The economy of Lebanon is in a serious crisis. The trains stopped driving, the ATMs went on strike, then banks refused to pay account holders more than $ 1,000. Finally, on October 17, the government in Beirut announced a tax on WhatsApp calls. This sparked the first nationwide protests for over a decade. But now something normal has turned up in the capital Beirut.
After negotiations with the demonstrators, soldiers and police officers opened important access roads, according to eyewitnesses. Shops in the city center also opened again and bank employees returned to work. Bank branches should not open for customers for the time being; even schools remained closed.
"The revolution must continue "
To isolated protests it came also in the second largest city Tripoli in the north of the country. According to eyewitness reports, the army used tear gas against protesters who wanted to block a main road in the coastal city. At least three people were injured, according to the Lebanese Red Cross. In the port city of Sidon in the south, some people refused to leave the road before forming a new government. "The revolution must continue," shouted protesters in Tripoli.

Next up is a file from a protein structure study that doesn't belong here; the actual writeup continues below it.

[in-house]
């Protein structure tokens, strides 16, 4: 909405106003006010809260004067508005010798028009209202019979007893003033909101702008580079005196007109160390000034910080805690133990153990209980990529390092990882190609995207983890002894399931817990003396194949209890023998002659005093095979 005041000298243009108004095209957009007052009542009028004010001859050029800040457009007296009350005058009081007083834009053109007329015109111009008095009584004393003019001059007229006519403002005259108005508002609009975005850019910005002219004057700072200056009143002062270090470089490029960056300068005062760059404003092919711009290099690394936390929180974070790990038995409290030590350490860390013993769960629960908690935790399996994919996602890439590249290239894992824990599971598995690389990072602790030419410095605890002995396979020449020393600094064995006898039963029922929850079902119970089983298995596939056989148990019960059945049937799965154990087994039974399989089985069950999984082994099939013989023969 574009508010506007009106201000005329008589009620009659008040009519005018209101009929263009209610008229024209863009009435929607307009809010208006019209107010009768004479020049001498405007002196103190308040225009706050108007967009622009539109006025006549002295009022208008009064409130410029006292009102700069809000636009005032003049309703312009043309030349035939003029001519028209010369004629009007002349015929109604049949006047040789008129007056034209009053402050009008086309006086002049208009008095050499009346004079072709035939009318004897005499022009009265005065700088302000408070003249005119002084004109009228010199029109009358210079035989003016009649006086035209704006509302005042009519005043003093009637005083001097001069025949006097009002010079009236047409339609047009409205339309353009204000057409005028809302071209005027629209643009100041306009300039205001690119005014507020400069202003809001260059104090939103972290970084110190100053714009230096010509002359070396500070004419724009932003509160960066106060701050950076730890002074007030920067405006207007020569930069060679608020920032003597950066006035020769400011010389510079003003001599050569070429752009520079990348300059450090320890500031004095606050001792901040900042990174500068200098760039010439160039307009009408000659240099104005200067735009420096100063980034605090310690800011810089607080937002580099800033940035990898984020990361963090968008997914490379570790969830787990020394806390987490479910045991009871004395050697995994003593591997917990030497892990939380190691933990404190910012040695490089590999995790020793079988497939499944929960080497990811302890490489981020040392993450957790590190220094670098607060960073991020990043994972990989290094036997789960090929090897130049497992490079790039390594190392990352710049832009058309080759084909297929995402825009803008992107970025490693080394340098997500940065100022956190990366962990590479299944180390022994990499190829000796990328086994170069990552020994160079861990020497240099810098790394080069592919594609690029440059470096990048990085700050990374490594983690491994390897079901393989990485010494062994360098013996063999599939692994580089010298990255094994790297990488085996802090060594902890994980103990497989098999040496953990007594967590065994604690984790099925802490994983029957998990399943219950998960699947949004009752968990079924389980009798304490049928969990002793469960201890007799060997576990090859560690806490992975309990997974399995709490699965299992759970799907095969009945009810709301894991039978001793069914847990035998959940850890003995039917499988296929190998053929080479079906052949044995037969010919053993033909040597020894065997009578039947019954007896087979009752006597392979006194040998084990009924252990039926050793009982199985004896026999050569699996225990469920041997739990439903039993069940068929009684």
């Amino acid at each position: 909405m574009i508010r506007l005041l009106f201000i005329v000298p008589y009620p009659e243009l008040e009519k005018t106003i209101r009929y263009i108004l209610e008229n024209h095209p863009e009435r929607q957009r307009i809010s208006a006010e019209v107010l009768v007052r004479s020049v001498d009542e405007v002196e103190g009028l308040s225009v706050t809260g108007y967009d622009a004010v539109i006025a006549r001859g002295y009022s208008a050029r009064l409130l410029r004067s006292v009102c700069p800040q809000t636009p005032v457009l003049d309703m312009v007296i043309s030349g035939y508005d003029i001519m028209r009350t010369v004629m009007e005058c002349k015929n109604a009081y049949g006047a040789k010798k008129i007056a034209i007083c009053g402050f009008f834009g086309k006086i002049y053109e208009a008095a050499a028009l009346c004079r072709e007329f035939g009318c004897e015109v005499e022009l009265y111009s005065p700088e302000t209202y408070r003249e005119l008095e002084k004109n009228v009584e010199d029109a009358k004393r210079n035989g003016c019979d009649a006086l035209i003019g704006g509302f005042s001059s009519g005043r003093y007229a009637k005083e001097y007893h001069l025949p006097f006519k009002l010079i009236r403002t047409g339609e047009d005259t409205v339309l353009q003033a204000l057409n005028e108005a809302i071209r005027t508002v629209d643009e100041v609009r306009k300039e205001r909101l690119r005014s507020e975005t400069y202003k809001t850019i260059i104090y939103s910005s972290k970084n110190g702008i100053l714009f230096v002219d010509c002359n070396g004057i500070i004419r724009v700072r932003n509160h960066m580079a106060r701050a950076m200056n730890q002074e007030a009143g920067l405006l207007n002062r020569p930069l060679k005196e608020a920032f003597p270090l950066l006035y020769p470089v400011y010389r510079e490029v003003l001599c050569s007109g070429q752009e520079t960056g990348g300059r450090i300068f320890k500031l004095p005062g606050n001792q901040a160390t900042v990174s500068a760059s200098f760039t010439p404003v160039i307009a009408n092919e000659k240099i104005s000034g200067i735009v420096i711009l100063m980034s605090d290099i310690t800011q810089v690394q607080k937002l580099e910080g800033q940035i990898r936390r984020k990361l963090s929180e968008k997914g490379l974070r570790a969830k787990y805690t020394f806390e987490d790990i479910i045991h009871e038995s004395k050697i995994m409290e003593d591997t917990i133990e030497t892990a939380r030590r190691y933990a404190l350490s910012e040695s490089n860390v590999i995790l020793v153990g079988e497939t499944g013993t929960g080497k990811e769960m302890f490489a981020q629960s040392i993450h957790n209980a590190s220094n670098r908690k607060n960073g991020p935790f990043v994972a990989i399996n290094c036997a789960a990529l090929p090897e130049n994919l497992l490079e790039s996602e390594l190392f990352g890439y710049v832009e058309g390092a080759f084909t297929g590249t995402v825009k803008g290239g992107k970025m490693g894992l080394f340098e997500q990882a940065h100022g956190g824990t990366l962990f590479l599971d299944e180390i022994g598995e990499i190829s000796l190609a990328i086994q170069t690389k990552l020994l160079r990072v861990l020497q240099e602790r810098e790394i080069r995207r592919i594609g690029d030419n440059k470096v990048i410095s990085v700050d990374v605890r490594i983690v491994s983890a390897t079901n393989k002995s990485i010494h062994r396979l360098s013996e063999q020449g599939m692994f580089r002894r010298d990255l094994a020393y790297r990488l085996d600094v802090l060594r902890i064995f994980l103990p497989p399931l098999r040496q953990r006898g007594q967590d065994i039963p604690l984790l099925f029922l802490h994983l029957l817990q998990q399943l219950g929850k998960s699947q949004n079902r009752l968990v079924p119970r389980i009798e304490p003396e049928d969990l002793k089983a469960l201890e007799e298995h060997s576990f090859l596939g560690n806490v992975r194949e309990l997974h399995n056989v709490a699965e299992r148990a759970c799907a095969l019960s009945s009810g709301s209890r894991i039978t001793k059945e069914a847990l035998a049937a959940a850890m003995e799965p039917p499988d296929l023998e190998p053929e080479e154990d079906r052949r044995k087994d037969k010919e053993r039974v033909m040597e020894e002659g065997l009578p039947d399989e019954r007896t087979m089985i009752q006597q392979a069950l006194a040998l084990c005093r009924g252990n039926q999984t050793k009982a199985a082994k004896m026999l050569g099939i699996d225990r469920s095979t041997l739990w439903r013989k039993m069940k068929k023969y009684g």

Prime Minister Saad Hariri resigned under pressure from the protests a few days ago. The demonstrators accuse him and his government, among other things, of delaying reforms and wasting state money. Many celebrated the resignation and left. Others warned to maintain pressure. Roads would be blocked again if President Michael Aoun did not quickly form a new government, a demonstrator said.
Hariri had submitted his resignation request to Aoun on Tuesday. Only when he accepts Hariri's resignation can Aoun begin deliberations with the blocs in parliament on a successor.